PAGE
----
I was going blind giving 2 units 2xday and wasn’t happy with how he was looking and decided to purchase a glucose meter. I was shocked when his first reading was 30.4 mmol/L. I was unsuccessful getting his blood since then for the meter to read, so I visited the vet for help. We tested the sample and his glucose was 31.7 (4 hours before his scheduled feeding). His glucose went up rather than down over a 10-day period. He had already lost 1kg since the surgery and we are trying to stop additional weight loss but he lost another .3 kg in the 10 days so it wasn’t being controlled at all.

    I immediately made your recipe that night (minus the rice and sweet potato (used suggested pumpkin)) and being fearful of his recent readings, decided not to transition him as he is food driven and usually only takes 1 – 2 meals to convert. Yesterday his morning/night time readings were 25.1 / 27.0 mmol/L. I was disappointed his night time was higher but thought it won’t happen overnight. This morning, after 1.5 days (3 meals) his reading was 16.8. We were over the moon with excitement to see such a drop in such a short time. The aim is to get him down to the 4-6 range.

    I haven’t figured out his needs but last night I totally messed up and gave him 6 oz. then realized cup measurements don’t convert to ounces the same way. It was WAY TOO MUCH (mind you he did not complain and his body was starving him). This morning I’ve cut him back to 3.5 oz 2 x day. He now weighs 6.3 kg, down from 7.6 just before surgery.

    So I must end with a big Thank You. I’m grateful for your sharing and hope my story will encourage someone in a similar situation to give it a try.

    • Joan and Chris

      The love you show for your dog, your story, and efforts to help him really warm our hearts. We are not expert dietitians, but we do know what works for our Havanese sisters. They are healthy and happy. If our homemade dog food will help control your dog’s numbers and weight we are ecstatic. That is why we do what we do. Please let us know his progress. Thank you for sharing . . . Joanie.

  12. Karen Smith

    I have a Havanese puppy!! So happy to see a recipe tried and true for Havanese. I’ve tried many different foods: raw (both frozen and homemade) and freeze dried raw. She was on a gently cooked puppy food for the first month I had her. No matter what I give her, she will only eat a couple times and then stops abruptly. Is this common with this breed? What adjustments, if any, do you feel I should make for a 5 month old puppy (5 pounds)? Thank you!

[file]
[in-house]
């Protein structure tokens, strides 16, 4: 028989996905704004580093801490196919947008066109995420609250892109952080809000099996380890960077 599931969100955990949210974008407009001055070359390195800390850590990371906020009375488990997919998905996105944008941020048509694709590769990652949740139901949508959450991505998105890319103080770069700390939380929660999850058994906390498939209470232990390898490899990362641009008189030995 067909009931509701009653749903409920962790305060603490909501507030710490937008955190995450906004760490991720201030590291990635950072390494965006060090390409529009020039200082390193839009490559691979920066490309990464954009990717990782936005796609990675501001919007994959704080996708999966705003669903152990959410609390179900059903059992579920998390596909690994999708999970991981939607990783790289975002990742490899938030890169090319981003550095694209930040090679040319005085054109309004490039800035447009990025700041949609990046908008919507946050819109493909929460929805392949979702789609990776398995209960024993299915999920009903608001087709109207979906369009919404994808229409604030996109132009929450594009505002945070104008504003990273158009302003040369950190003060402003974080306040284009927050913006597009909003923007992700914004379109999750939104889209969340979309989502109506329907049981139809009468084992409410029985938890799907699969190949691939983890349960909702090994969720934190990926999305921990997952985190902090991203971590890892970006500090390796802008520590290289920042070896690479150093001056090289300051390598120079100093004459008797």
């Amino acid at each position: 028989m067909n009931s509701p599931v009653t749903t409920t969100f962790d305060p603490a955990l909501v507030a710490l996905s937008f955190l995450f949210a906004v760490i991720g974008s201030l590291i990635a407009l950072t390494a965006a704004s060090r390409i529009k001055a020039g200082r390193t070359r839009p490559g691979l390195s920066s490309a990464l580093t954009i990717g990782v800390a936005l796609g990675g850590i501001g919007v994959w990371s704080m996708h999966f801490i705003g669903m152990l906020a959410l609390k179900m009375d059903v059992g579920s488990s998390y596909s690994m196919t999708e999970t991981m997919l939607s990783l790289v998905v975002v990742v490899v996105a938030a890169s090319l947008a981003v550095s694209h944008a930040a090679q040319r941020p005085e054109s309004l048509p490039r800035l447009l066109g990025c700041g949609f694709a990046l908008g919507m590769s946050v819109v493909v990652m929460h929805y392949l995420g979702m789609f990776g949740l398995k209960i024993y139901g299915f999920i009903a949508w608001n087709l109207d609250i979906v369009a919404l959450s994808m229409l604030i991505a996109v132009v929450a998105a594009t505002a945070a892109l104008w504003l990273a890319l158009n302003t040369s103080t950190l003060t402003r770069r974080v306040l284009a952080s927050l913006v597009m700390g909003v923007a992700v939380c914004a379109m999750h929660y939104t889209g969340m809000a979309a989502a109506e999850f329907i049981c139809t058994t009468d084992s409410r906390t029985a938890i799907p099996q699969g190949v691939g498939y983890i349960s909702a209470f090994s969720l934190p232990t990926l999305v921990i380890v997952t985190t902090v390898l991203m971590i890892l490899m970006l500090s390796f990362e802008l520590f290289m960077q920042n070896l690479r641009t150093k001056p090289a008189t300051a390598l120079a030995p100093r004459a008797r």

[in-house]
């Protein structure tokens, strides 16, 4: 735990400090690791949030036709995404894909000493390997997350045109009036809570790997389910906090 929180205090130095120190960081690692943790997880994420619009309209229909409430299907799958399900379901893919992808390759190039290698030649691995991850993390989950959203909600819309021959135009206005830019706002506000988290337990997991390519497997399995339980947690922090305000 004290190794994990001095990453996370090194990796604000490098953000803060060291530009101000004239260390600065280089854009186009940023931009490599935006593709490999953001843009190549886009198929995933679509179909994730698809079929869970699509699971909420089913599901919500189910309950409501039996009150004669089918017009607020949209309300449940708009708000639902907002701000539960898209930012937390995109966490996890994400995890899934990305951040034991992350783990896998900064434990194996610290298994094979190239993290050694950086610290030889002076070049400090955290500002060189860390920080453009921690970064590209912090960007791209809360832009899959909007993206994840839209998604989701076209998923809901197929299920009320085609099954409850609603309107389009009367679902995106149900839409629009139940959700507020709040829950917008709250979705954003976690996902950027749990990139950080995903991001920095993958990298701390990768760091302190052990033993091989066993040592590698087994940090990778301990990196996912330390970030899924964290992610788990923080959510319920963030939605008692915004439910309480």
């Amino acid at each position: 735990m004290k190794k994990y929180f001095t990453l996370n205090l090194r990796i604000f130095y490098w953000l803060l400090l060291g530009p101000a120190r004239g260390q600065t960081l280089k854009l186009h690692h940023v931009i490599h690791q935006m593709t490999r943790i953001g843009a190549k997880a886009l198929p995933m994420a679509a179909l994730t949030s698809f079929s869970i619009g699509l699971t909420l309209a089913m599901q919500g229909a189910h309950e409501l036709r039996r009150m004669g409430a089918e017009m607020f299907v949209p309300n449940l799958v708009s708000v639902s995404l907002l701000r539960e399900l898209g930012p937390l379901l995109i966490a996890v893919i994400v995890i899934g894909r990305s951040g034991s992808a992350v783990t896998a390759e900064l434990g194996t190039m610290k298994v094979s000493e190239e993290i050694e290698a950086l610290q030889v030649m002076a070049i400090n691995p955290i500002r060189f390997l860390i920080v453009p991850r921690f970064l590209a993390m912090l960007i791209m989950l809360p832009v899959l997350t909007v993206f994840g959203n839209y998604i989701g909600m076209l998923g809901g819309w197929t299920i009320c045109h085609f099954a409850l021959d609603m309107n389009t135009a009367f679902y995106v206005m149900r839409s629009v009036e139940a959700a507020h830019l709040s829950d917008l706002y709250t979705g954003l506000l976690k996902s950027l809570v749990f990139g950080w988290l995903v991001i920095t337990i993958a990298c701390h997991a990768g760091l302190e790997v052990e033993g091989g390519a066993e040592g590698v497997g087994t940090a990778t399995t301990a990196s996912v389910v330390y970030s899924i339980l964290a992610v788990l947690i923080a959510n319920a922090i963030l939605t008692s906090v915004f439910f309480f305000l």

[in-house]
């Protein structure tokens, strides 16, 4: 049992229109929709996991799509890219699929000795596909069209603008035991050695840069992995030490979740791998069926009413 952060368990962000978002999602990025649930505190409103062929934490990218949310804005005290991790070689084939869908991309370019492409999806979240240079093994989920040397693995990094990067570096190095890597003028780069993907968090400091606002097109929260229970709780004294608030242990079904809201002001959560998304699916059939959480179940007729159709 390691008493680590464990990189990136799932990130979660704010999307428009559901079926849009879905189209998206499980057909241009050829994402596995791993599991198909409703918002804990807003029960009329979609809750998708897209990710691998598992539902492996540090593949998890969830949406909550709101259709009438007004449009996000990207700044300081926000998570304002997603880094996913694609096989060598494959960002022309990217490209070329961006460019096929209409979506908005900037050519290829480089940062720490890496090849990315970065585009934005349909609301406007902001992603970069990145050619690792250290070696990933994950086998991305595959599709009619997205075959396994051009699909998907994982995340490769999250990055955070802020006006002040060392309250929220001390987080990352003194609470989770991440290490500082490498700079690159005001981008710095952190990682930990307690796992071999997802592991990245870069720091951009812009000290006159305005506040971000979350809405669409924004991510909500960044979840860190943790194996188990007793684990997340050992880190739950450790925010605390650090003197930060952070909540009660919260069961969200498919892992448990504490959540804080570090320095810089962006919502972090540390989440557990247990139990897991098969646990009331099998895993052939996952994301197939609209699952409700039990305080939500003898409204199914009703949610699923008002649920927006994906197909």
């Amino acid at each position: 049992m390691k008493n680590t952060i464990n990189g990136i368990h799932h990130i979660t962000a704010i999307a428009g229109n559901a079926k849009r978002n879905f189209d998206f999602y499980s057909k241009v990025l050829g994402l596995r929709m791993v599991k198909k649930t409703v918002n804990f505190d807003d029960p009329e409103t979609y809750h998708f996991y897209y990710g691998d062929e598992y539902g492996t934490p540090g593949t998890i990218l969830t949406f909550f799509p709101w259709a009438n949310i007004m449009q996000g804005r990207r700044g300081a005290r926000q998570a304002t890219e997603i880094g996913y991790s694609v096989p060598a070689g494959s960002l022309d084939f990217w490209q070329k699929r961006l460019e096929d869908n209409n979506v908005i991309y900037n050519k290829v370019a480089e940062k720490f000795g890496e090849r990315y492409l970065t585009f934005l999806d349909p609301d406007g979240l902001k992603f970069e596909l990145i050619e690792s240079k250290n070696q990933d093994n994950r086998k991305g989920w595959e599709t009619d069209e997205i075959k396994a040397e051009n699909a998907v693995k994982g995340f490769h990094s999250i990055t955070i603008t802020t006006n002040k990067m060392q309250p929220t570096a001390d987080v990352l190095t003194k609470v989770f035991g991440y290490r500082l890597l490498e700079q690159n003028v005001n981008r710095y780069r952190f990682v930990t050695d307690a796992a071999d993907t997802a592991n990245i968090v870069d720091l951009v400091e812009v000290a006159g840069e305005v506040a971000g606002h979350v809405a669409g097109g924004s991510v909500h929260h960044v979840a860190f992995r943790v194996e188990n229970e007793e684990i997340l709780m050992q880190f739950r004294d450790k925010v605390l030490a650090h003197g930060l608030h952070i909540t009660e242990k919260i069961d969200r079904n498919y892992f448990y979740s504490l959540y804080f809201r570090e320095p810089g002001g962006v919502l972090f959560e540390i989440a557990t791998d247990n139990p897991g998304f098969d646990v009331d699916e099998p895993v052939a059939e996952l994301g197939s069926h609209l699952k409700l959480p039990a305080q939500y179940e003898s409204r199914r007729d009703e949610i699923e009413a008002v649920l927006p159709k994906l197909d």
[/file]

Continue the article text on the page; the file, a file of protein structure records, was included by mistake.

• Joan and Chris

      When we got Lulu I tried raw food, and freeze dried. As you found, she became very finicky and was not gaining weight. However, it is not common to the breed. When Lulu was 11 months old we got Kiki and I started making my homemade recipe for them. Kiki has always been a ravenous eater and perhaps influenced Lulu. What I do know is that as soon as I perfected our homemade recipe Lulu became a great eater, gained weight, and we have never looked back. Perhaps it was a puppy thing. They now smell their food cooking; it fills the kitchen. Puppies usually do need a bit more food so even though your puppy weighs less, she may do fine with 1/4 cup twice a day. Try and see how she likes the food. Based upon what others have said and our experience this should work well for you. Thanks for the comment and let us know how your Havanese puppy likes the food. Joanie.

  13. My Wheaten had anal cancer removed, has ports on both sides to remove fluid from her chest weekly and she is incredibly finicky. My dog is 36.8 lbs., what would I increase the serving size to? One cup per meal for two meals a day? Since my dog also has acid reflux feeding her three times a day is ideal for her. If I am able to continue feeding her three times a day what would the serving size be for that?

    • Joan and Chris

      So sorry for the illness. Hopefully your dog will love the food and end the finicky nature. Our first suggestion would be to make a batch and make sure your dog loves the food. Our 9 pounds dogs eat 260 calories per day and that equates to 1/4 cup two times per day. So, they basically eat 1/2 cup per day and your dog is 4 times their weight. If eating 3 times a day is best then keep that routine and divide accordingly. A general rule of thumb for a medium size dog who has normal activity would be about 25 calories for each pound. That would equate to about 1,000 calories for your dog or about two cups a day. Give it a try and measure the weight to get to the right amount for maintenance. Thanks for the comment and best of luck.

  14. Anne-Marie Reynolds